I'm in earthquake country. When we bought our home we were here checking on everything before the ground was broken & every night for 6 mos. Our house is stronger than the other 19, why, well, we picked up all those short pieces of 2x4 which like the man said is no longer that thick but they were all over the ground along with lot of long nails so we added number of nails to actually make things strong & forget what those little cross pieces that go in between upright 2x4's are called but we used them up in the house when we were sure that no electrical was going in that area. My dad had built 7 houses & hubby had some experience & we consulted with builder, he told us guys get sloppy & leave all that stuff on ground & it ends up in trash. So quake 1 we had less damage & it hit right in our town but most of our damages were things we could repair but both neighbors entire kitchens were split all the way across. 2nd quake I was able to repair house. Less damage than neighbors again, not to say I didn't have furniture & appliances get damaged & 1 full trash barrel full of wedding china etc. Also notice out here that my house has 2x6 beams in roof area & everything is properly joined so my roof is not going to fly off. I notice that some houses built in last few years have 2x4 roof supports, wow, scary. Texas if you see damage lot of times the entire roof is off Looks like it wasn't attached to rest of the house by much if anything. I don't remember if it was on this forum or not but 1 man from there bought a house & the beams in attic weren't joined to each other just hanging there. He got lots of comments & some great advice to get the house up to code! It's hot there a lot & inspectors may not actually climb in attic to check out the work done. Inspector showed up to check my attic insulation with a suit on & I arrived just in time & said to give it another go as only place insulated is right by the opening. They had to redo my whole attic. Guy should of had overalls on. You didn't say what the problem was, if you have a house smart thing to do is check it over as much as you can & add some more wood in the attic if it is not looking good & like roof might take off.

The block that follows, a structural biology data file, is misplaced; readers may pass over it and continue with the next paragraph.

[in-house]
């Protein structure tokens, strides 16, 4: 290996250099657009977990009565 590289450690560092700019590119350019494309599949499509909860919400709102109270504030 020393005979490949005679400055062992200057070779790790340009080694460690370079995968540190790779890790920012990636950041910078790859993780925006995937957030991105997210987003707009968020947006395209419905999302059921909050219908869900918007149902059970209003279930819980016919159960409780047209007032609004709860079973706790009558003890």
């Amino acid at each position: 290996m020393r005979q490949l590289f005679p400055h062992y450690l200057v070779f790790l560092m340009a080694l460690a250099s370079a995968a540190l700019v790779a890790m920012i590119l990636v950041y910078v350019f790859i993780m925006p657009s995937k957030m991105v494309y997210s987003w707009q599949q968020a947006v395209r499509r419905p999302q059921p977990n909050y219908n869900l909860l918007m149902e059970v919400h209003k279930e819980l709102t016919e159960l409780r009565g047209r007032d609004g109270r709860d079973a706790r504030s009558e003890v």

Bookmark   July 19, 2014 at 12:45AM
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sombreuil_mongrel

A house from 1898 we regularly work on was balloon framed: no chimney effect because they blocked the basement access bays with stonework; but it has continuous 3x12 pitch-pine joists up to 32 feet long. How did they lift those bastids?
Casey

    Bookmark   July 20, 2014 at 10:56AM
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Trebruchet

Casey:

Great if the fire starts in the basement, but if it starts on the first floor once it's through the wall, every stud bay is a chimney to the eve.

    Bookmark   July 20, 2014 at 12:04PM
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sombreuil_mongrel